Nobody likes them, but even with the greatest care, they are inevitable: damages of all shapes and sizes, of many different types and to various extents. It's just in the nature of things that the wall with damaged wallpapers will almost always be in full view. It seems that our eyes are magically drawn to the damaged area. It soon becomes a source of irritation and will annoy us constantly.
Repairing the damage can be quite a challenge, especially with patterned or motif wallpapers, or those with a high-quality structure or special surface. But fear not: with our useful hints and tips, you'll be on top of the situation in no time. With a bit of skill and patience, many issues can be solved quite easily. Having said that, more significant types of damage sometimes simply cannot be repaired - but there are a few tricks that will conceal the problem.
Don't worry about damages
Accidents will happen, and so it is inevitable that the odd sharp object will fly through the air, land on the wallpaper and take a small piece of it with it. Moving furniture, day-to-day housework or putting nails and screw into walls can also have a negative effect on walls and wallpaper. And if your beloved pet decides to sharpen its claws on the wall, it's not only time to fix the damage but also to tackle the reasons (see: The cat's (or dog's) whiskers! Which wallpapers are suitable for pet owners?).
Children often play in lounges and kitchens, and this can lead to unwanted marks on wallpaper, too. This is completely normal, and there are solutions for most problems - and if there aren't, there are some tricks that can help cover up any damages - and there's always the thought of a new wallpaper to make you feel better! It's certainly something to look forward to...
Basic tools for wallpaper repairs
You are probably aware that it is always a good idea to order a bit more of your chosen wallpaper - an extra roll (or better yet, two) will come in handy if you need to do some repairs. Once the wallpaper paste has been mixed, it can only be used for a certain amount of time - and if you need it for repairs months or even years later, it certainly isn't usable any longer. Ready-mixed repair adhesive is available in DIY shops in tubes, or as a liquid concentrate made especially for those cases. Depending on wallpaper characteristics, you can choose between different types of adhesive. If you need to replace entire lengths/strips of wallpaper, you should mix a new packet of wallpaper paste.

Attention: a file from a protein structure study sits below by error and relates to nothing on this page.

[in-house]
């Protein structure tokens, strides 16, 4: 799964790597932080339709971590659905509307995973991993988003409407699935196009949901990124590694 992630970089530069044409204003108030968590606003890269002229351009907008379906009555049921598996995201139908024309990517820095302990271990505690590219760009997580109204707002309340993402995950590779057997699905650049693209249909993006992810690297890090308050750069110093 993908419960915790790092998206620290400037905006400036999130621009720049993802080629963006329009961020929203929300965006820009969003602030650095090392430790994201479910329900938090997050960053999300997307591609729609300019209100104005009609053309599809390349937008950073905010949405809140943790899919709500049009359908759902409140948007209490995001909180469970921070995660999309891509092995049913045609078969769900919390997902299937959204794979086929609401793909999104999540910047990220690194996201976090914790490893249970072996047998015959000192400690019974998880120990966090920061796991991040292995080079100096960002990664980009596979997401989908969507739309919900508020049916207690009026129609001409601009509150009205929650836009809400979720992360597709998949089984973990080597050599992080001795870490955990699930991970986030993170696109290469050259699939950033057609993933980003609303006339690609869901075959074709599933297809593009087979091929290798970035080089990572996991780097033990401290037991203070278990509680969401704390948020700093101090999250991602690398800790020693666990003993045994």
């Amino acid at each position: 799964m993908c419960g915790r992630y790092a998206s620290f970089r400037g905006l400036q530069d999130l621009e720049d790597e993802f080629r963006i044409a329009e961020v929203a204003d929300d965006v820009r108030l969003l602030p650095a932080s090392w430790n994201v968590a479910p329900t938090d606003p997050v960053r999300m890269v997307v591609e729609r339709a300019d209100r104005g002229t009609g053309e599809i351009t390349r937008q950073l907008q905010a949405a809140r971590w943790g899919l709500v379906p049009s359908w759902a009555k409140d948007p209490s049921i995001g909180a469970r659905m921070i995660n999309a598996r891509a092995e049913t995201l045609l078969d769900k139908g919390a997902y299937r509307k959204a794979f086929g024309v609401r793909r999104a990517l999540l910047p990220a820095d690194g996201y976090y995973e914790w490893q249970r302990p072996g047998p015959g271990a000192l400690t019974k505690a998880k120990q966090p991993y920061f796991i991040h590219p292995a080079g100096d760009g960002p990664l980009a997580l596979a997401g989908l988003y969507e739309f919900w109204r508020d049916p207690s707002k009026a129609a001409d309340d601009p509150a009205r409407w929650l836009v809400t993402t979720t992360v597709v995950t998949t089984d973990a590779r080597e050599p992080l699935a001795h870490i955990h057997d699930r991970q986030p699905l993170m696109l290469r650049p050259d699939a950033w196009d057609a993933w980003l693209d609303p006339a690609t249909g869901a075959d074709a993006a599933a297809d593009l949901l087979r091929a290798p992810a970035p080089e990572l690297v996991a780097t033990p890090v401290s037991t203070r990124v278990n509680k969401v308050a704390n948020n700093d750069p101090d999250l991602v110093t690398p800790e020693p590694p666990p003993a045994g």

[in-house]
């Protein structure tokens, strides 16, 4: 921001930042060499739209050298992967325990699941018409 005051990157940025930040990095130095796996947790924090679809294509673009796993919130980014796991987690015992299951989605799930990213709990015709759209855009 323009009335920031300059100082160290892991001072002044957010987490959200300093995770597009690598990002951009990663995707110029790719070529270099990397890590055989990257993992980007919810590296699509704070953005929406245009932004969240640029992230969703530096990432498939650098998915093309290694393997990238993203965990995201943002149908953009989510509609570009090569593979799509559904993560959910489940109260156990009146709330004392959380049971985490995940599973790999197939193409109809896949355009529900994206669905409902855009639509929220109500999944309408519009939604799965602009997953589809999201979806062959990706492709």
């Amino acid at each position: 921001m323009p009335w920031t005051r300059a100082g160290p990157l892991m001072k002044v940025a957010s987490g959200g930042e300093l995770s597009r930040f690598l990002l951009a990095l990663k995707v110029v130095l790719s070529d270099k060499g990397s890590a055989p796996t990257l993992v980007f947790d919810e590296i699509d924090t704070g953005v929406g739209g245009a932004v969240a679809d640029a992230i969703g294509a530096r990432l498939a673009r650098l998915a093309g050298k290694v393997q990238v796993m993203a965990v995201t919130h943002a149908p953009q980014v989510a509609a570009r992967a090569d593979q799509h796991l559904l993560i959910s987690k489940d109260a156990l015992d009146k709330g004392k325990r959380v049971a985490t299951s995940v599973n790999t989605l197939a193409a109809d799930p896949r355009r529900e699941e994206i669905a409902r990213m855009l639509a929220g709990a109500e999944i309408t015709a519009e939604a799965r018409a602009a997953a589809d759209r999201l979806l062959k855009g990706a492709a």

Soft, lint-free cloth and rags, fine paintbrushes, a seam roller and a cutter knife are essential repair tools. Set everything up within reach and always make sure you have enough time on your hands and aren't under time pressure or stress.
This isn't damage in the true sense, but one of the most frequent problems after wallpapering. It is also unsightly. Armed with a tube of special wallpaper glue and a fine paintbrush, you can fix the open seam in no time. First of all, lift the wallpaper along the seam as carefully as possible in order to be able to treat all dry areas beneath. Then apply the glue to the wall or the underside of the wallpaper and use a clean cloth to carefully smooth it back in place. Now remove any surplus glue with another clean cloth, dry the area and go over it with a seam roller. Voilà! Done and dusted!
Typical damages and how to do repairs and touch-ups
There follows an overview over the most common damages and reasons for wallpaper repairs (and the best solutions, too!).
The top layer is damaged but the wallpaper hasn't come off
Sometimes just the top layer is slightly damaged, but it hasn't come off or hangs off the wall. In those cases, you can use wallpaper paste or adhesive to carefully stick the top layer onto the carrier material. Please take extra care when pressing the top layer onto the carrier material, as it might rip once wet.
Part of the wallpaper has to be replaced
If a small or larger area of the wallpaper is damaged (e.g. scratched), has a hole in it or has been in contact with chemicals and other staining substances which cannot be washed off, you need to replace the damaged part with a new piece of wallpaper.
To do this, simply use a pencil and a ruler to draw a frame (square or rectangular, depending on the size and shape of the damage) around the area. Now use your cutter knife to cut the area out and remove the damaged piece. Depending on the type of wallpaper you are working with, you might need to dampen the cut-out area with soapy water first (for paper-based types, score the area first so the water can penetrate the paper). For non-woven varieties, you can simply pull the whole piece off.